- World excluding USA & Canada
- Catalogue Id:
- VMD 79100
“The Weavers’ Almanac” is a studio album the group cut a little while before they disbanded for the final time in 1963. By this time Pete Seeger had been replaced by Erik Darling, although he would very soon depart to form his new trio the Rooftop Singers. The other founding members – Lee Hays, Fred Hellerman and Ronnie Gilbert – remained working until the following year with Bernie Krause. By 1963 the worst excesses of McCarthyism had passed but the Weavers remained committed to delivering songs that drew from their concerns, several of which can be found on this album.
The 12 songs here cover different aspects of the American story. To quote Studs Terkel’s notes in the booklet, “They are pieces of a history, mementos of trial, tribulation, laughter and survival.” The tribulation is most keenly felt on ‘Brother, Can You Spare A Dime?’, which reflects the Great Depression of the 30s, and ‘Which Side Are You On’, which documents the struggles for union recognition in the mining industry. To balance these social concerns, there is humour with ‘We’re All Dodgin’’ and ‘Bill’, both underlining the importance of laughter in life. Then there is an updating of Woody Guthrie’s ‘Jackhammer John’, a song derived from an early minstrel tune, harking back to the 1860s when songs such as ‘Rally Round The Flag’ were part of the revival of the Union armies in the Civil War. To modern ears the most striking songs here are those sung by Ronnie Gilbert. Her clear and expressive voice on ‘When The Stars Begin To Fall’, ‘A-Walkin’ And A-Talkin’’ and the gentle lullaby ‘Bye Baby Bye’ rivals any female folk singer. Perhaps the best summation of the group is found on ‘Fight On’, a simple song to inspire people to continue striving for a batter life for all. Although the group was soon to disband, it was a message the members kept fighting for as they went their separate ways.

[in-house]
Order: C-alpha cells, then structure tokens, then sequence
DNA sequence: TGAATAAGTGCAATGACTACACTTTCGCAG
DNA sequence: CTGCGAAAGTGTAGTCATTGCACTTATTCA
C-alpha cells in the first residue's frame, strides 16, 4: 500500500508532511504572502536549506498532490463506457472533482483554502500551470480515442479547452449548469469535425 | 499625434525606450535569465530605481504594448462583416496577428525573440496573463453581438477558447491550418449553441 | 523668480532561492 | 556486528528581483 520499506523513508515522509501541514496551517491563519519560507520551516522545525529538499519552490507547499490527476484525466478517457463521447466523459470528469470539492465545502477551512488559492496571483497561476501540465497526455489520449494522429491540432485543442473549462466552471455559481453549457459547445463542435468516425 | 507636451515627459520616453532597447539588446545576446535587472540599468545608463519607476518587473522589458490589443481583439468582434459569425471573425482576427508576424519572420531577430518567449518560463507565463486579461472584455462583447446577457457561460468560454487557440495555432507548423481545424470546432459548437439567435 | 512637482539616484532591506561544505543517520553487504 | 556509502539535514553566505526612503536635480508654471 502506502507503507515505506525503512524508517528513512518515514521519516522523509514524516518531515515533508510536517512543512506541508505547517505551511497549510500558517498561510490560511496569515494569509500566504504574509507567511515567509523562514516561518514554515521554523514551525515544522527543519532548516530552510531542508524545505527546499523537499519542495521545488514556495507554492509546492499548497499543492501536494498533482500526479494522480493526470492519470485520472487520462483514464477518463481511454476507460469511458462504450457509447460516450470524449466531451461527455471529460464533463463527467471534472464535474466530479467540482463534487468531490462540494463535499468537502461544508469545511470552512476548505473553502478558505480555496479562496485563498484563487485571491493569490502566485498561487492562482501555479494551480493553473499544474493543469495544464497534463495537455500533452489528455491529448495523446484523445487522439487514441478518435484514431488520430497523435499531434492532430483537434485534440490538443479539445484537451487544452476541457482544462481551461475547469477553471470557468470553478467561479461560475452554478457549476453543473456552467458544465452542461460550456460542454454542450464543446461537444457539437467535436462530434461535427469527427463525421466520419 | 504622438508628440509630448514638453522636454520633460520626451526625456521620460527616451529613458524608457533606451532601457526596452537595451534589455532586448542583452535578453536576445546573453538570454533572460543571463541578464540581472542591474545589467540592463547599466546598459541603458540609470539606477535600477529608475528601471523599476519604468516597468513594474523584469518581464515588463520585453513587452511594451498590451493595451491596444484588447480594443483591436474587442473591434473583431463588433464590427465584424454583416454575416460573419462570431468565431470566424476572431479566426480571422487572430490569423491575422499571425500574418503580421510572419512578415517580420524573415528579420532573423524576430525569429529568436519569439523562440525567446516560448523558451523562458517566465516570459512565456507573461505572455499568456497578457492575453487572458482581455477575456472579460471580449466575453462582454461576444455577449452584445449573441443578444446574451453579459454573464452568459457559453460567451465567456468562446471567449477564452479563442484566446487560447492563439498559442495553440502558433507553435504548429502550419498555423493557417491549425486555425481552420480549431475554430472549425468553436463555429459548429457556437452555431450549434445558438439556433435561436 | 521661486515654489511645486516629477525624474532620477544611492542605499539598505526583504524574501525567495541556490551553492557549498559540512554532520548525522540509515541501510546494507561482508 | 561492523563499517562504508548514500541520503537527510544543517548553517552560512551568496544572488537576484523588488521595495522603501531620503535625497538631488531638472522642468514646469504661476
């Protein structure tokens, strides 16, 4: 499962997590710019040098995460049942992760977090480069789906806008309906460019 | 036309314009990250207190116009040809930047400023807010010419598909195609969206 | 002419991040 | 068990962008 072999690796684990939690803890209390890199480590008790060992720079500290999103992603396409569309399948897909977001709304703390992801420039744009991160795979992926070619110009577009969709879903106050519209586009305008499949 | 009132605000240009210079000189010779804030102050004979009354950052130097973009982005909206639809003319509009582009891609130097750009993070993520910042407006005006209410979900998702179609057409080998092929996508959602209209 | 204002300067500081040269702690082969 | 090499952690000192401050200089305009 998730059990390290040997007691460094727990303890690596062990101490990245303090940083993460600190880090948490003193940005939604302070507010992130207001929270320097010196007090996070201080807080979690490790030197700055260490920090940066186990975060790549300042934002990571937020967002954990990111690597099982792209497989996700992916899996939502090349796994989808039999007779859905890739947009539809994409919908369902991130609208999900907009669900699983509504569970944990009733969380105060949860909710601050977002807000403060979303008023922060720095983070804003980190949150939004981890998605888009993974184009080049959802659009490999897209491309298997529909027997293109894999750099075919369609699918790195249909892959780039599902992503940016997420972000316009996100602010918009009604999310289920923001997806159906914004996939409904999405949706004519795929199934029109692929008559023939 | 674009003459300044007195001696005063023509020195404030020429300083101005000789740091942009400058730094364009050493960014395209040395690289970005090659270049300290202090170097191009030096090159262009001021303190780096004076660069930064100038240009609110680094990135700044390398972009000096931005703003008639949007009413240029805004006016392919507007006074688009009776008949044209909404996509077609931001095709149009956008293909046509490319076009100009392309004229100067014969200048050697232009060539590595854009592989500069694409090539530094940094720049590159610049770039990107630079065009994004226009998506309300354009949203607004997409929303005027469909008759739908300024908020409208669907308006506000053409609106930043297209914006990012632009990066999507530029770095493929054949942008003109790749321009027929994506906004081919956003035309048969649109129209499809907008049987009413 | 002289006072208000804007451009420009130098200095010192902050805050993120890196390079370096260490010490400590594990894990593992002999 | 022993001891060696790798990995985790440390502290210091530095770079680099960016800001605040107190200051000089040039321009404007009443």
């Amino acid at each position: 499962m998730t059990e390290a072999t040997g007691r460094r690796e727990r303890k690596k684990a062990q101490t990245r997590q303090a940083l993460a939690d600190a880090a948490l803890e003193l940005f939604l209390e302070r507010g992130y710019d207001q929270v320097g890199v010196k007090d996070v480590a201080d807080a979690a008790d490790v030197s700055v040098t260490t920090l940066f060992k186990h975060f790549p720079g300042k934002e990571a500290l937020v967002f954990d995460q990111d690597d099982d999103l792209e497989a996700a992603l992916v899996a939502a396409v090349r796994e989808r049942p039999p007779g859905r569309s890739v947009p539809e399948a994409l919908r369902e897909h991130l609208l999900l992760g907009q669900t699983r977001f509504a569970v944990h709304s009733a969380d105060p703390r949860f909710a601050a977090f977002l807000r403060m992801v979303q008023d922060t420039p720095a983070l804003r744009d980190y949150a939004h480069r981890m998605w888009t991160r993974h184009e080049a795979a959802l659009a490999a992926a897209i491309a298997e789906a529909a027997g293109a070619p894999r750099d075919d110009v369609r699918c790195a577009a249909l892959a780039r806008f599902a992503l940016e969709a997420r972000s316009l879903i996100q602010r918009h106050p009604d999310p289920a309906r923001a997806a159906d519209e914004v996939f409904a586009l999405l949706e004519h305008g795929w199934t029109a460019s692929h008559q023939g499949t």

Hearing the group singing a studio album is a different experience from listening to their live recordings, but richly rewarding. Their ranks contained so much songwriting, playing and singing talent that it can take an album like this to be fully appreciated.